“I think the true gardener is the reverent servant of nature, not her truculent, wife-beating master.”
– Reginald Farrer, English plant explorer, 1880-1920
. . . which means NOW is a great time to order a big boxful of spring beauty!
. . . and you can still ADD to existing fall orders through Friday, Sept. 30,
. . . which is also the deadline for our 5% thank-you DISCOUNT for returning customers.
So woo-hoo – and don’t delay!
When I first ordered bulbs for this fall, I thought this was going to be the last year for Old House Gardens – so I ordered more than usual. A LOT more.
Then my staff decided to keep OHG going – which is awesome! – but it also means that the deluge of “last chance” orders I expected never materialized, so now we have too many bulbs. WAY too many.
Can you help? To make it easier for you to enjoy these amazing beauties, we’ve slashed the prices on 58 of them in our “Oops, I Guess It’s Not Our Last Year” Sale.
Save 10-25% now on:
2 CROCUS including pink ‘Roseus’;
and 1 awesome LILY, ‘White Henryi’.
So what are you waiting for? Save money AND treat yourself to a big box full of spring beauty by ordering now!
As we celebrate my last year here at OHG, we’re going to be recycling a few nuggets from the past such as this sidebar from our 1995 catalog:
Hyacinths are the most endangered of historic garden bulbs, in part because too many gardeners still stereotype them as “formal” and “stiff.” May I suggest looking at them as “quaint” instead? As the great Philadelphia plantsman John C. Wister wrote in his classic Bulbs for Home Gardens of 1930:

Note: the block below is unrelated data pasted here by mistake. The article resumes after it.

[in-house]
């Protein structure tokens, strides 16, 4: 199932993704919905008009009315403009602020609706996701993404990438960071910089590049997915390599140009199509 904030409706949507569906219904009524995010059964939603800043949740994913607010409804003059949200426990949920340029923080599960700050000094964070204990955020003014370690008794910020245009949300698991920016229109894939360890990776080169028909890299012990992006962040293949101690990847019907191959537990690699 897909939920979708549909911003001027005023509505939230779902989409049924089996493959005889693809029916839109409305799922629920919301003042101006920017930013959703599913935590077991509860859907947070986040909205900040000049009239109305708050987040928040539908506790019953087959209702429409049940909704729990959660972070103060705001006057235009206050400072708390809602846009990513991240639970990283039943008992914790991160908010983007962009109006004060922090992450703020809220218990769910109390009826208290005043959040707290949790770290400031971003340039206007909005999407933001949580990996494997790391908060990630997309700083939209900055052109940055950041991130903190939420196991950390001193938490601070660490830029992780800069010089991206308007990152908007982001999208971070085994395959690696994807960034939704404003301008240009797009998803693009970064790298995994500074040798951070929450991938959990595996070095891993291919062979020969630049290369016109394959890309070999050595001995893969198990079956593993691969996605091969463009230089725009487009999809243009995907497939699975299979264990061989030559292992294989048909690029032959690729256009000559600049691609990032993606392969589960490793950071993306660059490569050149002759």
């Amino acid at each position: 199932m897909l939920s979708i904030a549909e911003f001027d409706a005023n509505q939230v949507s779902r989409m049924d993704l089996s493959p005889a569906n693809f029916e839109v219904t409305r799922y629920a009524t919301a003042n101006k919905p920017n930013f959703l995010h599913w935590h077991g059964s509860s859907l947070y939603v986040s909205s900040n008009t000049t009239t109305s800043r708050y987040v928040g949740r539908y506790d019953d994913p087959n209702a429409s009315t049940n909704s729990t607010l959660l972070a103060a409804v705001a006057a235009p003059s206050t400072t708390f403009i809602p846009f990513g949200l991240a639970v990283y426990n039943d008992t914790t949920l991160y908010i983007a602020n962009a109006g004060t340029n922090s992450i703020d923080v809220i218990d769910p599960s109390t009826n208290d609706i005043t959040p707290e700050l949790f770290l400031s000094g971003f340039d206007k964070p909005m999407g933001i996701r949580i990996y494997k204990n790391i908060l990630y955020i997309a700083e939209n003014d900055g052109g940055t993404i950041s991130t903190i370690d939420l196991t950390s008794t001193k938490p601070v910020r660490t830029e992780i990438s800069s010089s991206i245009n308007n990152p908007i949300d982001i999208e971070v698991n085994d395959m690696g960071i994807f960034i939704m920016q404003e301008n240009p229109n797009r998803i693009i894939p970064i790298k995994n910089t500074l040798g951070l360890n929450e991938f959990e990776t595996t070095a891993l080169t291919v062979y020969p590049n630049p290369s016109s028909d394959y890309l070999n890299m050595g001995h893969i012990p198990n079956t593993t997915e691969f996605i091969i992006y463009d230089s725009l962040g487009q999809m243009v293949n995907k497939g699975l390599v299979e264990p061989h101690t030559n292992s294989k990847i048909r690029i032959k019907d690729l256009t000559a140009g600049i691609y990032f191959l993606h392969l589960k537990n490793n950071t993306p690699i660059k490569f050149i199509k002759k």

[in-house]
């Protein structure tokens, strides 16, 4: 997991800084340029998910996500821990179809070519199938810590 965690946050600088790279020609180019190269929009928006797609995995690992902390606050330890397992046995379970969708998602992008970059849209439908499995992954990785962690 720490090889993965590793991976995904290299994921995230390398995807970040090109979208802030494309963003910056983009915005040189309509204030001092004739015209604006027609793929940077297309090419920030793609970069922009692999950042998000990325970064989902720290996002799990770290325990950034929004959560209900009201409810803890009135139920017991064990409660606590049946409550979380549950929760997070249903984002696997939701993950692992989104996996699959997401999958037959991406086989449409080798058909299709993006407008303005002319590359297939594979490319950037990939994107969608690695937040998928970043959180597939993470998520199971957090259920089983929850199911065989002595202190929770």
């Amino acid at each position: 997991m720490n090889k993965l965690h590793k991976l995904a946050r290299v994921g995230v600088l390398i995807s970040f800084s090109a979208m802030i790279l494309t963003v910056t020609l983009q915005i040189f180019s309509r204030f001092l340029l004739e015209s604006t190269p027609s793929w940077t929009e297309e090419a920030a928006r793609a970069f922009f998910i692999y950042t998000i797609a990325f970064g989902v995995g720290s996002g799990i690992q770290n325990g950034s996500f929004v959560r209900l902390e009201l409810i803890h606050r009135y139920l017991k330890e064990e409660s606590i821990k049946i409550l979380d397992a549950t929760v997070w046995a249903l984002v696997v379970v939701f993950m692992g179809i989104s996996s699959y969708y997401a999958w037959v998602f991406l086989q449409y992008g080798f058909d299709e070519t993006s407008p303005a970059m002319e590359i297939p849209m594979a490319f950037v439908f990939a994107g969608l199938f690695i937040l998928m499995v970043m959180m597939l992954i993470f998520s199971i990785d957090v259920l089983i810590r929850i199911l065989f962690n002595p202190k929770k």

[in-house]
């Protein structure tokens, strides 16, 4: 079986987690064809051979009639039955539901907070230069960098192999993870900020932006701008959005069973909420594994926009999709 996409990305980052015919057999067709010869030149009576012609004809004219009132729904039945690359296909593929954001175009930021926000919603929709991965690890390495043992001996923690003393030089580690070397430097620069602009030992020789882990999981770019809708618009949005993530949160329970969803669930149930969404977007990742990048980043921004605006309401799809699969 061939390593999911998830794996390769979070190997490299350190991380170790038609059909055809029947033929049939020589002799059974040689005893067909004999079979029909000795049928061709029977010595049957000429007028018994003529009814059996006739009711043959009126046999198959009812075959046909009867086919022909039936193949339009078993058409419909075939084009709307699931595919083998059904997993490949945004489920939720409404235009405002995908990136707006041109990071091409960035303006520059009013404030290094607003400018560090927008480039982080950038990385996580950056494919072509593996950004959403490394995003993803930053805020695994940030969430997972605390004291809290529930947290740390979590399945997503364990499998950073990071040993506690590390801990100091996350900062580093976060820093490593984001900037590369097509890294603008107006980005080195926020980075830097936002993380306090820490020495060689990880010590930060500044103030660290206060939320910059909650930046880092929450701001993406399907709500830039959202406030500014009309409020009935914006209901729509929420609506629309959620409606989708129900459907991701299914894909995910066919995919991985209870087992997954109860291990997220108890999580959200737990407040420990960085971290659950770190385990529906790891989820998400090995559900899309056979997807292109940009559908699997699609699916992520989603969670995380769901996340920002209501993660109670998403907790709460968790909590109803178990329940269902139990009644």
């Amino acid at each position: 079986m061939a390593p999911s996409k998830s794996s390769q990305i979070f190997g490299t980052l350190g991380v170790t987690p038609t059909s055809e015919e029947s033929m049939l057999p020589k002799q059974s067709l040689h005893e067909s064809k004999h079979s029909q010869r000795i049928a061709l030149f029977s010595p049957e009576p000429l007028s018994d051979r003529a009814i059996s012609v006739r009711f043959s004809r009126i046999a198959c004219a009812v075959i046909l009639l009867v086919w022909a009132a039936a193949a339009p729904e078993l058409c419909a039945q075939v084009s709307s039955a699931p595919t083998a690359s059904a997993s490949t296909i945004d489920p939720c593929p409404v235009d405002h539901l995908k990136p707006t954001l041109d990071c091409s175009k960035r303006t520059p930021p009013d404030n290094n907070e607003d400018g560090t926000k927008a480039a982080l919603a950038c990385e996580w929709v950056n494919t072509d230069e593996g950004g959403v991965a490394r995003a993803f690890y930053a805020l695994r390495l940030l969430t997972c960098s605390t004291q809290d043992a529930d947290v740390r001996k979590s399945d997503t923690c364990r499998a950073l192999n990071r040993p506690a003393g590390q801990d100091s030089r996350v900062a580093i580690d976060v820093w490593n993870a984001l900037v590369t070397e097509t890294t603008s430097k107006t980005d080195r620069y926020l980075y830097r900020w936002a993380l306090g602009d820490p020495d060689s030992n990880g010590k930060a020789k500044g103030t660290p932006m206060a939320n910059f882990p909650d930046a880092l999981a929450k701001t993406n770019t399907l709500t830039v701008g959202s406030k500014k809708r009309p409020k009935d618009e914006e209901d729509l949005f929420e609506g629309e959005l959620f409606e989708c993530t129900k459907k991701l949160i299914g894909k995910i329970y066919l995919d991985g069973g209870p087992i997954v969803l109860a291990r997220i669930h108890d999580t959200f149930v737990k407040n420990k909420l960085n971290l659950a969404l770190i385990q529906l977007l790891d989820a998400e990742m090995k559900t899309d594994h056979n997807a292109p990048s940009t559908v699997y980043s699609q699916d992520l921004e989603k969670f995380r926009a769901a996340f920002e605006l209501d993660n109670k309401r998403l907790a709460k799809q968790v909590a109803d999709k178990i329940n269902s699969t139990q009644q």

“Few flowers have suffered more unjustly at the hands of the American gardening public – unjustly because they have been banned from countless gardens for no fault of their own, but on account of the revulsion of taste against the circles, half-moons, crescents, stars, and other atrocities that were cut in lawns in bygone days and filled with hyacinths.
“Big or little, white, pink, blue, or yellow, the hyacinth is a lovely flower when used with discretion or restraint. To condemn it for the bad company it kept generations ago is . . . narrow-minded . . . .
“Don’t be afraid of hyacinths. Try them and see how many different garden positions suit them. . . . But don’t be without this early and delightfully fragrant flower.”
One of the bulbs I’m most proud of helping to preserve and share with gardeners across the country is our true, American-grown, zone-6 hardy Byzantine gladiolus. It’s both spectacular and very hard to find, as our good customer Sharon Beasley of Newcastle, Oklahoma, pointed out recently on Facebook:
“My most exciting purchase is your Byzantine glads. I saw them in a garden years ago and bought some back then [from another source] that turned out to be the weeny ones. They are cute, but once you have seen the real thing, they don’t seem wonderful at all. I finally ordered some from you last fall and got the real beauties. They bloomed this spring and I am so happy I ordered them.
“I don’t think I’ve seen another catalog that carries the big ones. I think the price gives away whether they are the weeny ones or the real thing. Thank you!”
Since Byzantines are FALL-planted only, now is the time to order yours and make yourself happy like Sharon!
Here’s a flower pot I’d definitely like to have sitting on my favorite plant stand. Arguably “the finest American ceramic flowerpot known,” it recently sold at auction for $63,250.
It’s a salt-glazed stoneware pot just over seven inches tall that was made in Baltimore in the 1820s. What makes it so special is its age (most flower pots from 1820 were broken and lost long ago), its excellent condition (even its saucer has survived), and its unusually elaborate decoration – “an incised and cobalt-highlighted design of birds perched on the stems of a flowering plant” – which raises it to the level of folk art.